For the 2015 calendar year, we estimated that between 60 and 99 million metric tons of municipal plastic waste were improperly disposed of and released into the environment. A fraction of this waste will eventually be transported into the ocean. A nearly one-kilometer resolution distribution of where this waste was generated is presented in this interactive map.

Wealthy, industrialized economies generate the highest amount of plastic waste per capita with values as high as over 100 kilograms per year and per inhabitant. In populous countries, such as China and India, a lower use of plastic per capita coupled with a high population density can still yield large volumes of plastic waste. Particularly, in densely populated developing economies, high rates of plastic waste generation combined with inappropriate waste management infrastructures result in significant volumes of plastic waste leaking into the environment. Currently, the global geography of mismanaged plastic waste generation is disproportionally higher in Asian and African continents. Note that our model does not account for the unfair practice of waste trade between industrialized and developing economies, which may exacerbate this disproportion.


The benefit of using socio-economic indicators, such as population density and GDP, to predict waste generation is that this information is actively studied and projections into the future are available. We used these projections in our model and assessed the generation and disposal of plastic under three scenarios.



Our first scenario was a business-as-usual case where consumer plastic demand grows with the economy and the population, and where no further effort is made for waste management. Under uncontrolled growth in demand for plastic, with current standards of waste management, global emissions into the environment could double by mid-century.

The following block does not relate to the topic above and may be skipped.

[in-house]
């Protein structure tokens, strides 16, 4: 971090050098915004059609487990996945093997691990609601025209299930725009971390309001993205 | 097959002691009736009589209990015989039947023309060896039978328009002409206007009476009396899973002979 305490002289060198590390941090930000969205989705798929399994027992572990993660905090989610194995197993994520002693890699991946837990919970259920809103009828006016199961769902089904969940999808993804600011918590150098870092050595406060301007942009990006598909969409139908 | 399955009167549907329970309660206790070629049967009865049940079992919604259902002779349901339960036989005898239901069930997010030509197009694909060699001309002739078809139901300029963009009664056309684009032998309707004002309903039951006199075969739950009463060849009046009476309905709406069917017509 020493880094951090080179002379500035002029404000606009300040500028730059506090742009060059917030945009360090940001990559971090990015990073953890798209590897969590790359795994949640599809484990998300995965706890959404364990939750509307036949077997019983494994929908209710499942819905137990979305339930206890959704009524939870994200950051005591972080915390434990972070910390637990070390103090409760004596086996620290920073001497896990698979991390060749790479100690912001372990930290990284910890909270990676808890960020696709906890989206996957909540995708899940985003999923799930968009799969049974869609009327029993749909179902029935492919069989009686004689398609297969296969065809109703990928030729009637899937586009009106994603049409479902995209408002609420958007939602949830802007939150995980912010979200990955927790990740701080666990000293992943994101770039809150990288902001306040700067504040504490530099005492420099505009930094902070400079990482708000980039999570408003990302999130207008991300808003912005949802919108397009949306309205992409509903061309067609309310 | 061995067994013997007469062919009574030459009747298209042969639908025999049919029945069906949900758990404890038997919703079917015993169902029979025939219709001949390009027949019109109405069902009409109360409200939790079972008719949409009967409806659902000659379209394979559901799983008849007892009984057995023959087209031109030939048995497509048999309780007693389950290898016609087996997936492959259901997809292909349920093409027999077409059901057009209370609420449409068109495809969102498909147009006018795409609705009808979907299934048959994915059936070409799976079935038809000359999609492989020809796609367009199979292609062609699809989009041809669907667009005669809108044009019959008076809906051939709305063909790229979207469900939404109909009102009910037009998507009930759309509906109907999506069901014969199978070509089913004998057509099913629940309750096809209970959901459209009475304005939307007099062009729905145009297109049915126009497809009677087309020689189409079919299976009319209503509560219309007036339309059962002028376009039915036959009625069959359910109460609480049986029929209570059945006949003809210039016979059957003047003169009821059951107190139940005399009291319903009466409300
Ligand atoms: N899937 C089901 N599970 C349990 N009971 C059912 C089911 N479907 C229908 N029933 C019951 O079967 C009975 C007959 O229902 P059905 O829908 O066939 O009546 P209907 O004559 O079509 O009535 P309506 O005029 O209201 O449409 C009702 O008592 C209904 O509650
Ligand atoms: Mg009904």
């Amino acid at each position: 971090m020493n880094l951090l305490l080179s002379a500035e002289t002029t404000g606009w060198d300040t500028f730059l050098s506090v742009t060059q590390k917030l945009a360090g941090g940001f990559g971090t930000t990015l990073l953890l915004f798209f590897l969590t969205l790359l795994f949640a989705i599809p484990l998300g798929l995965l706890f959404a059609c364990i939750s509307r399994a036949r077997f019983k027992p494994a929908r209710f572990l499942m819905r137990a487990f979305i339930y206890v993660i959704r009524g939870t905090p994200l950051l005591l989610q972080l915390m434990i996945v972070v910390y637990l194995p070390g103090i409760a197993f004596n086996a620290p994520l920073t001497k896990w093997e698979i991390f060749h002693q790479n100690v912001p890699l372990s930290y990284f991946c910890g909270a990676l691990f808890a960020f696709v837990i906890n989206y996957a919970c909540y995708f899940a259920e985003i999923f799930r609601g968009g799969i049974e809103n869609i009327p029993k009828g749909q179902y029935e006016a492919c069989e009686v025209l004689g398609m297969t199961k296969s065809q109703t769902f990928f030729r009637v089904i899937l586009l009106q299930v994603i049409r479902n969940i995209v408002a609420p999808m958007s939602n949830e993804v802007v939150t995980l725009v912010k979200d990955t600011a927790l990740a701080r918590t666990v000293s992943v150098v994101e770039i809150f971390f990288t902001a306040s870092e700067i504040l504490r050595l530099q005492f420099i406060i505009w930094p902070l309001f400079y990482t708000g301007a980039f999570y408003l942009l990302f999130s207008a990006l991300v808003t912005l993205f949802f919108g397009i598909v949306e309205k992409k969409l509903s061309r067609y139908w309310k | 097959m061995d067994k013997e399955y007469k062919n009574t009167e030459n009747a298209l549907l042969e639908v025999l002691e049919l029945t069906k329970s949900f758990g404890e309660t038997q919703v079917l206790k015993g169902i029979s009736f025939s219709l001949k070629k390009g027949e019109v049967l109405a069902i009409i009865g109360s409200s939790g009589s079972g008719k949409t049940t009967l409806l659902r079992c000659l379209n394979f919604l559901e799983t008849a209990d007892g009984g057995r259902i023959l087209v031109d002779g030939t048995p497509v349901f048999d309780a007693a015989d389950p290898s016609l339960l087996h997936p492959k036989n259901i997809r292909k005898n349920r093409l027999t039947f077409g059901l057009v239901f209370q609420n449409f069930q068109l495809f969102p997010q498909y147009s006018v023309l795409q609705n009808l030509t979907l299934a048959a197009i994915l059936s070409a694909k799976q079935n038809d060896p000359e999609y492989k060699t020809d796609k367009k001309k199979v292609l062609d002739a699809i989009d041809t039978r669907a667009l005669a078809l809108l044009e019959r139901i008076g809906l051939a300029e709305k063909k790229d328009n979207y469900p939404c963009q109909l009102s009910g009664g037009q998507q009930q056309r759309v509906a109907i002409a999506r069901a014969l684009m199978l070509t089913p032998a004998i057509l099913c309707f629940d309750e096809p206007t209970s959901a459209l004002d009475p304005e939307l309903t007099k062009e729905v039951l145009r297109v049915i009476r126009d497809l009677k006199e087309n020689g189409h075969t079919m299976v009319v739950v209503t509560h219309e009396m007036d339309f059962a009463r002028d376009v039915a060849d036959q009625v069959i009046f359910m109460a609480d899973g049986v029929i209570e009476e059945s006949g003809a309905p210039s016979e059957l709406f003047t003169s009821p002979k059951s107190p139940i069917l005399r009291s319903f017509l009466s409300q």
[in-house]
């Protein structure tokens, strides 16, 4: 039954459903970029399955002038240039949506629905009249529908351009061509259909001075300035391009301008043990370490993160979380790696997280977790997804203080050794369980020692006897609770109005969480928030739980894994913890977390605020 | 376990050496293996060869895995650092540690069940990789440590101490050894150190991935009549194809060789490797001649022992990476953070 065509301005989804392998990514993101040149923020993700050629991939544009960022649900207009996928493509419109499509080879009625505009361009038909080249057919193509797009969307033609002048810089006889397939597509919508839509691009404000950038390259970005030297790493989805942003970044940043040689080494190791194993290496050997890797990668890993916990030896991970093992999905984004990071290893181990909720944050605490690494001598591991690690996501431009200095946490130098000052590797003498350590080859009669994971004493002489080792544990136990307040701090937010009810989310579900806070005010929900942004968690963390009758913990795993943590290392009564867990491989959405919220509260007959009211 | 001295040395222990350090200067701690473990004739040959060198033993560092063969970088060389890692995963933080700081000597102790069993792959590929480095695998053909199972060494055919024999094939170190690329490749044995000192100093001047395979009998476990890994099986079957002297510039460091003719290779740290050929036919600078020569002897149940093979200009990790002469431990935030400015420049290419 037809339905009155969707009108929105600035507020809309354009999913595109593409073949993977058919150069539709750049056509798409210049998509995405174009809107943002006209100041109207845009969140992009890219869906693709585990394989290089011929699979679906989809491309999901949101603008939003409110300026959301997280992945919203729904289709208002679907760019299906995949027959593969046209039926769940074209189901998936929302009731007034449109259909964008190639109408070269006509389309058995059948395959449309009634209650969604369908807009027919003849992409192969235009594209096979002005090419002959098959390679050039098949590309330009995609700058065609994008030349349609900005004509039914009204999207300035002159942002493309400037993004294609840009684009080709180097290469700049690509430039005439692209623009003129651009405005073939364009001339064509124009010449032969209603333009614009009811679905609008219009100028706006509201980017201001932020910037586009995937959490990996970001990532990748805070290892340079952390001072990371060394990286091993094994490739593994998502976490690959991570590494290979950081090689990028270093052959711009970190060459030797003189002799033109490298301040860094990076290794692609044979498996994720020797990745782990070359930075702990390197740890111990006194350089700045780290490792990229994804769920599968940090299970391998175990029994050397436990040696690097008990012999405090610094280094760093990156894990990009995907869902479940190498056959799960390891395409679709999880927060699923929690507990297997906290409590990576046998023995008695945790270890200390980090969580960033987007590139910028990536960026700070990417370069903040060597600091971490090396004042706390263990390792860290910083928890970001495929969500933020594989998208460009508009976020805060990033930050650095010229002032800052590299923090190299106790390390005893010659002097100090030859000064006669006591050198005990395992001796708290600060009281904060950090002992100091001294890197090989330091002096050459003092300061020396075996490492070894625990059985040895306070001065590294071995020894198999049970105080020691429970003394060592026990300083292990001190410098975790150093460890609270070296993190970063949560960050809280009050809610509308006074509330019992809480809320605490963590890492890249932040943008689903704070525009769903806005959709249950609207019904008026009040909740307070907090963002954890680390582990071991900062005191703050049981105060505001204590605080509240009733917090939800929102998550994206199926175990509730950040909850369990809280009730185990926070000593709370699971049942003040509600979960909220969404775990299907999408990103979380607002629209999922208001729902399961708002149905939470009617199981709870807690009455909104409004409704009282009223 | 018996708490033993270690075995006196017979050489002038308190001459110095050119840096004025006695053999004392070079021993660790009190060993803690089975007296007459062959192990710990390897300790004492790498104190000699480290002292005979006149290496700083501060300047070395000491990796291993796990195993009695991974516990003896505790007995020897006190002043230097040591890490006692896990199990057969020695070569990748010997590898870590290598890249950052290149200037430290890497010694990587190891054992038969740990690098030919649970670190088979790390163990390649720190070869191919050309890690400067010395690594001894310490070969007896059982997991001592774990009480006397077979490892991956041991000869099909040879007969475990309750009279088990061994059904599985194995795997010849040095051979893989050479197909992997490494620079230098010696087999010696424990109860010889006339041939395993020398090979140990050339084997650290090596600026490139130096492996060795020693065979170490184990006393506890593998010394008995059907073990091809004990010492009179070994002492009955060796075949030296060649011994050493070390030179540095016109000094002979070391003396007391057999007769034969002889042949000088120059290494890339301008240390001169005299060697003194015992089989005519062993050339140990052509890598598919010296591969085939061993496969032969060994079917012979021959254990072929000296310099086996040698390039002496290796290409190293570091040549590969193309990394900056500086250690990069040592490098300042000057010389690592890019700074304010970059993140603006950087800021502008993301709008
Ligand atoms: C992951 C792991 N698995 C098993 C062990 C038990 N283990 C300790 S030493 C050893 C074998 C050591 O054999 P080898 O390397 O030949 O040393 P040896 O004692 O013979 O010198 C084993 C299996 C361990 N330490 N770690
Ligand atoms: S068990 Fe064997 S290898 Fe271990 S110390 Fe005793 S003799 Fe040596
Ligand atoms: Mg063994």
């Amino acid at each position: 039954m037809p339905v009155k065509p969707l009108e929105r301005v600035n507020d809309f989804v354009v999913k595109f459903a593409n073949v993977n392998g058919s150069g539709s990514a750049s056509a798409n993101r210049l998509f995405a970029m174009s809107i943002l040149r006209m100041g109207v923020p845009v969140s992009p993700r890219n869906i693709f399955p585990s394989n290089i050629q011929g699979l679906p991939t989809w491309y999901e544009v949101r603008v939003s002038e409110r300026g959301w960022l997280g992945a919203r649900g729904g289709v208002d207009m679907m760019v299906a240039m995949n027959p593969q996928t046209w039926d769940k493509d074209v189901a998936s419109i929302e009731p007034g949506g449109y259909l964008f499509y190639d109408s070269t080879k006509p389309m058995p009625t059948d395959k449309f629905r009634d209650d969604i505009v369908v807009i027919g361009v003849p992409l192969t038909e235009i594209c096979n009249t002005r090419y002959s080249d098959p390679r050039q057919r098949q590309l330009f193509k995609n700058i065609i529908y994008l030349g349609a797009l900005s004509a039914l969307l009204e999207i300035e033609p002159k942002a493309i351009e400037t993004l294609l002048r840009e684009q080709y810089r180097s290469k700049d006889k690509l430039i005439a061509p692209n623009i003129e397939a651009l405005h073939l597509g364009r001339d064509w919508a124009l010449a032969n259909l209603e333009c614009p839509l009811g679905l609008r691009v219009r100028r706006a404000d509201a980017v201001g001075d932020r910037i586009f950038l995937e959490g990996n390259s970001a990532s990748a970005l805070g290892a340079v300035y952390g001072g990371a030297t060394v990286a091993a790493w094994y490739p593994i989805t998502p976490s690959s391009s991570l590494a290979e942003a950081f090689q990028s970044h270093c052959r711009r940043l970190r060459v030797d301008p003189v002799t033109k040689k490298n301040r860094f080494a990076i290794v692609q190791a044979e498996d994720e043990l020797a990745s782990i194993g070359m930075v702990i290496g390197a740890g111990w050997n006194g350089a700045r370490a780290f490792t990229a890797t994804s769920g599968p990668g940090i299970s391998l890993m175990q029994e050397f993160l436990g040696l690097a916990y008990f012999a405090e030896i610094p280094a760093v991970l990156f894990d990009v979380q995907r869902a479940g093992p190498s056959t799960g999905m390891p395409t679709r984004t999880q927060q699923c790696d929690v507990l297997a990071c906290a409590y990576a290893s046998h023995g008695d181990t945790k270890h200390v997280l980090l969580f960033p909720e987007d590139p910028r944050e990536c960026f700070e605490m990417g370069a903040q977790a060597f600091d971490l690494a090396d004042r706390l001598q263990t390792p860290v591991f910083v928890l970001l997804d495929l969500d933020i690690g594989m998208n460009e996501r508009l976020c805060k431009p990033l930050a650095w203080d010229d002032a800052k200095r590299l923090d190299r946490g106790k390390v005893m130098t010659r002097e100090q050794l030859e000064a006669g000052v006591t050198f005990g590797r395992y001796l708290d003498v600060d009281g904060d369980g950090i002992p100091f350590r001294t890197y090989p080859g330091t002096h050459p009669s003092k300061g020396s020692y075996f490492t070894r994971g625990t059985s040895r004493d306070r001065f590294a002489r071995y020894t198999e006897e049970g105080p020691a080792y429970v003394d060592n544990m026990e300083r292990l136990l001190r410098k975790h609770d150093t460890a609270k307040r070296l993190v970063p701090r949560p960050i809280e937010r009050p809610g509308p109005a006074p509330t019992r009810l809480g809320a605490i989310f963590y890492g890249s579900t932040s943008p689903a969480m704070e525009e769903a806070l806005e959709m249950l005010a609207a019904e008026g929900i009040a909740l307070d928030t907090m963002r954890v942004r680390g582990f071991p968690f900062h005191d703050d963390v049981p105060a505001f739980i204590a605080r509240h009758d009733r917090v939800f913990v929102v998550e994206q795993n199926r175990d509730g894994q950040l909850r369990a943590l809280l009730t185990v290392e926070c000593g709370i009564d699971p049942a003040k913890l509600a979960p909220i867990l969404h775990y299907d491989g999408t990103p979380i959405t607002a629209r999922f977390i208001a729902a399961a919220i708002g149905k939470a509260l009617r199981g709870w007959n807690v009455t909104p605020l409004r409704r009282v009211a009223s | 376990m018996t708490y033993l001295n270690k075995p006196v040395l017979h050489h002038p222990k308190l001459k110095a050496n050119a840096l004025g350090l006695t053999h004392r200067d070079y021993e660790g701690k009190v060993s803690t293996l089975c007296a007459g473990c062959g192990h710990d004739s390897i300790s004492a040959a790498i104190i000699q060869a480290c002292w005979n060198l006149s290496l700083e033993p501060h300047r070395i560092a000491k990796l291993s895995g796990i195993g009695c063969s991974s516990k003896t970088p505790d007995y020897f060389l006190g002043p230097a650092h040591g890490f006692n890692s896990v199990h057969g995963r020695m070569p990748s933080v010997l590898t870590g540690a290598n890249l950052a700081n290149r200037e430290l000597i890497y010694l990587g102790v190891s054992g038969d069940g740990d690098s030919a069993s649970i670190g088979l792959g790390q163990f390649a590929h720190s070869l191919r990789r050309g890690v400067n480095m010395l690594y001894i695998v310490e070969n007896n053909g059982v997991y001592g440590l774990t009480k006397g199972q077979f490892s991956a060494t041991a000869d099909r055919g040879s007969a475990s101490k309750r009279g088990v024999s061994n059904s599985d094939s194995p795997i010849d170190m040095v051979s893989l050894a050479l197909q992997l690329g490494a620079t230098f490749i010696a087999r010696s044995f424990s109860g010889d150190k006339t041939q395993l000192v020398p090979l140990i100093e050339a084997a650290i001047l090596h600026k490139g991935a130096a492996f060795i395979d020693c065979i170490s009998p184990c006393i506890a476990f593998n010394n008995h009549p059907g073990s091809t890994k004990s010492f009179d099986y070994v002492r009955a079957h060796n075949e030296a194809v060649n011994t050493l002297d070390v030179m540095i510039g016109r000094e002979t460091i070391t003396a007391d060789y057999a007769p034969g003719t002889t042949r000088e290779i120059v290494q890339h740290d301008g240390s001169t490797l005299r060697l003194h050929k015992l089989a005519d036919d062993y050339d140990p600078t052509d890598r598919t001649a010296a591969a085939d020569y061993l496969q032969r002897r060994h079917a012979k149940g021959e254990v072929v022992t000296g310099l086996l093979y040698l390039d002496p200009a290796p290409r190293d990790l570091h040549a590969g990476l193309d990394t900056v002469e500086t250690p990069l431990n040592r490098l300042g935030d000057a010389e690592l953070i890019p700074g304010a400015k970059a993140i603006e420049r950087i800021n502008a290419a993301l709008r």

We tested a second scenario where waste management infrastructures would improve over time as the economy of a country grows. Reported national waste data shows that levels of waste management infrastructure generally increase with GDP per capita, internationally. Thus, the more affluent the country, the more waste it generates per inhabitant, but the better it is at managing its waste. Under this scenario, global emissions could start decreasing by 2020 as investment of waste management offsets the increase in population and consumer demand. The main hotspots of mismanaged plastic waste generation would gradually move from Asia to Africa. This scenario would require major contributors like China or India to reach Western standards for waste management as their economies align with wealthier countries in the coming decades.

Finally, we introduced a third scenario where waste management improvement would be joined with efforts to reduce plastic waste globally. As of 2018, there were 27 countries that enacted policies implementing bans on (some) single-use plastics. To reflect the growing international willingness to reduce plastic waste, we established a scenario where the mass fraction of plastic in municipal waste would be capped at a global average of ~10% for all countries by 2030 and 5% by 2040. These values are achievable, as some industrialized countries already report such reduced levels. Denmark, for instance, the first country to establish a tax on single-use plastic bags, now reports less than 5% of solid waste made of plastic. In this scenario, global emissions could be reduced to a third by mid-century, even with a growing population.



Plastic continuously entering the ocean is a challenge we face on a global level. If nothing is done, the problem is expected to double in the coming decades. Fortunately, current behaviors, emerging innovations and new legislation exemplify that there is a demand to reduce the output; and this can be a significant reduction – if approached from multiple angles.